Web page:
Our brains don't seem to be equipped for the scale of change that we're encountering all of a sudden. I don't get the idea that anyone has mapped out a future which is radically different from the world in which we live now, while constituting a significant improvement. Yet change and novelty are inescapable for those of us who live in the temporal dimension. Change will come, whether we like it or not.

So, if we're approaching an epochal shift, let it first involve a mental revolution.


Holly said...

Eh, every species has a life-sustaining range of conditions. Life is amazingly adaptable within that range, and amazingly perishable outside it.

Calculating all the factors in a life-sustaining environment is considered overwhelming at best, and probably impossible at worst. Generalizations are of course possible, but there have always been folks who don't have to do any math to work it out. Rats abandoning a sinking ship, to borrow a probably inappropriate cliche.

Although it seems very mystical and hand-wavy (uh, because it IS), there is no real reason to rule out the possibility of species collapse around 2012. Scientists are currently doing these kinds of calculations now, and every year the predictions move a little closer to current events.

Why 2012, and not some other time? Who knows. Who cares. All species are subject to their range of sustainability, not just those who think they can outwit their biological imperatives.

Rufus said...

Ah, I don't know that I'd really give us much more than three years... I'm just not a big believer in exact predictions about the future. There are indeed a good number of scientists who see the idea that the species could live for another hundred years as ridiculously optimistic. But they have enough good reasons without bringing the I Ching into it.

On the other hand, it's not like the Mayan calendar people are saying something that the scientists are opposed to actually happening. And part of the point the McKennas were making was that they think the I Ching calendar is based on solar flares, which seems to be a bit concern among scientists as well.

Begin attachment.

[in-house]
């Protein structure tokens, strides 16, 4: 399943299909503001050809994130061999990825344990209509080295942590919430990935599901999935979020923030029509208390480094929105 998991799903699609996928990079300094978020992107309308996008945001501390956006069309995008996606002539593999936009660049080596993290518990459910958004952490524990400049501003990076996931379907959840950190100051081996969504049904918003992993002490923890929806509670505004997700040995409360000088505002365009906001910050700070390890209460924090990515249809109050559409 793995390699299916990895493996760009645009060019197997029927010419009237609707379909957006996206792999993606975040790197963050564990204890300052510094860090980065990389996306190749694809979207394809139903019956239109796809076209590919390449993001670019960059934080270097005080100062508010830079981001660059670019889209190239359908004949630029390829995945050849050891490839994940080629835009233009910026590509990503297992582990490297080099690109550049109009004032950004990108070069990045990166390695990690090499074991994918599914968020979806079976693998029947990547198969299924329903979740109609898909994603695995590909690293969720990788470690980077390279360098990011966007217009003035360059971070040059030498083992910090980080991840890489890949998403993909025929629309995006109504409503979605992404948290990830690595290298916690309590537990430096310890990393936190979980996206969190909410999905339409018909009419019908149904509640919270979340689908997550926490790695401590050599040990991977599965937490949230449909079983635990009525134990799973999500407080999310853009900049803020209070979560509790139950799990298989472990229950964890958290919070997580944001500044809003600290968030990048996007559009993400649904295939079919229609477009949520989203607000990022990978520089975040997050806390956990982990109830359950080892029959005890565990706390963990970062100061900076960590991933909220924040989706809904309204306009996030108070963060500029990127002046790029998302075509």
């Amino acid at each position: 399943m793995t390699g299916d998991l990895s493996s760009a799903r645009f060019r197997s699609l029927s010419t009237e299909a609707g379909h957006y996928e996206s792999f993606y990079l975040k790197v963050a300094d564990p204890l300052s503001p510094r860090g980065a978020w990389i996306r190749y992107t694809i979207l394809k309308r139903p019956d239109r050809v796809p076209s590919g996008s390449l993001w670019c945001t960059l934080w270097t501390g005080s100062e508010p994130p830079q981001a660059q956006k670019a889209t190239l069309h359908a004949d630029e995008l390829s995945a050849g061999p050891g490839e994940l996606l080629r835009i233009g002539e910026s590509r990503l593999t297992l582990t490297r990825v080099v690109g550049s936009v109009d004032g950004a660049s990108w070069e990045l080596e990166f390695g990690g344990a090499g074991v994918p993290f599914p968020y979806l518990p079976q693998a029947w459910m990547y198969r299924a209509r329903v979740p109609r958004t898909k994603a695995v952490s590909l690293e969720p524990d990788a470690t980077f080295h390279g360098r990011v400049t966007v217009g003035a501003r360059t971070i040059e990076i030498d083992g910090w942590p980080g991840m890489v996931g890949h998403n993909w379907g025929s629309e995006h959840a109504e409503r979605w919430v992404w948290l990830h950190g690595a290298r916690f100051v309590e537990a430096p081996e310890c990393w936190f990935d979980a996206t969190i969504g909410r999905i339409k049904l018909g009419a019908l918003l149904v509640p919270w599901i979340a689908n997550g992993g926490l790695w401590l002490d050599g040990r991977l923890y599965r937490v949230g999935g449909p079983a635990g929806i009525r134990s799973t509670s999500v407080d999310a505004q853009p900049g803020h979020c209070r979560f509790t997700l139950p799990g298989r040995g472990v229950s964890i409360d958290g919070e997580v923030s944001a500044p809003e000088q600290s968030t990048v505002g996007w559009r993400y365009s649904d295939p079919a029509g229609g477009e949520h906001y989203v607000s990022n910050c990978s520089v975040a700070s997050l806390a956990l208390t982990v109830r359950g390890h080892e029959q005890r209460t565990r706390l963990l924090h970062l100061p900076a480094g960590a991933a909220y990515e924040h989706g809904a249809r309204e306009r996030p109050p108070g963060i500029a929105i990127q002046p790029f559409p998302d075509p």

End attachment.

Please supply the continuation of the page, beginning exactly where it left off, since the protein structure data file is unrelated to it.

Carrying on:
So, maybe it's a good idea to do that last minute shopping now.

gregvw said...

Methinks the Mayans were almost certainly also gooned on mushrooms while prognosticating.

Rufus said...

Oh, absolutely. They were probably zonked on the same substances as the McKennas. I think they eventually came to the conclusion that the plants were communicating the same things to them as to the Mayans!

Holly said...

Maybe it's time to get the scientists thoroughly shroom-gooned and get some hard facts to work with here.

clairev said...

I actually proposed a foundation to get the world's best thinkers on hallucinogens a while ago. Nobody was very interested though.

Holly said...

I'm interested, but I wouldn't even get any hallucinogens. I'm not that good of a thinker.

The Pagan Temple said...

I have this strange idea that if you traced back to the origins of Mayan history as they understood history, including where they calculated the time of certain mythological tales, you would find that the general creation of the Mayan calendar took place sometime between that time and 2012. Just a thought, not going on any specific knowledge, but I do know it was based on certain astrological aspects, with a heavy emphasis I think on Venus.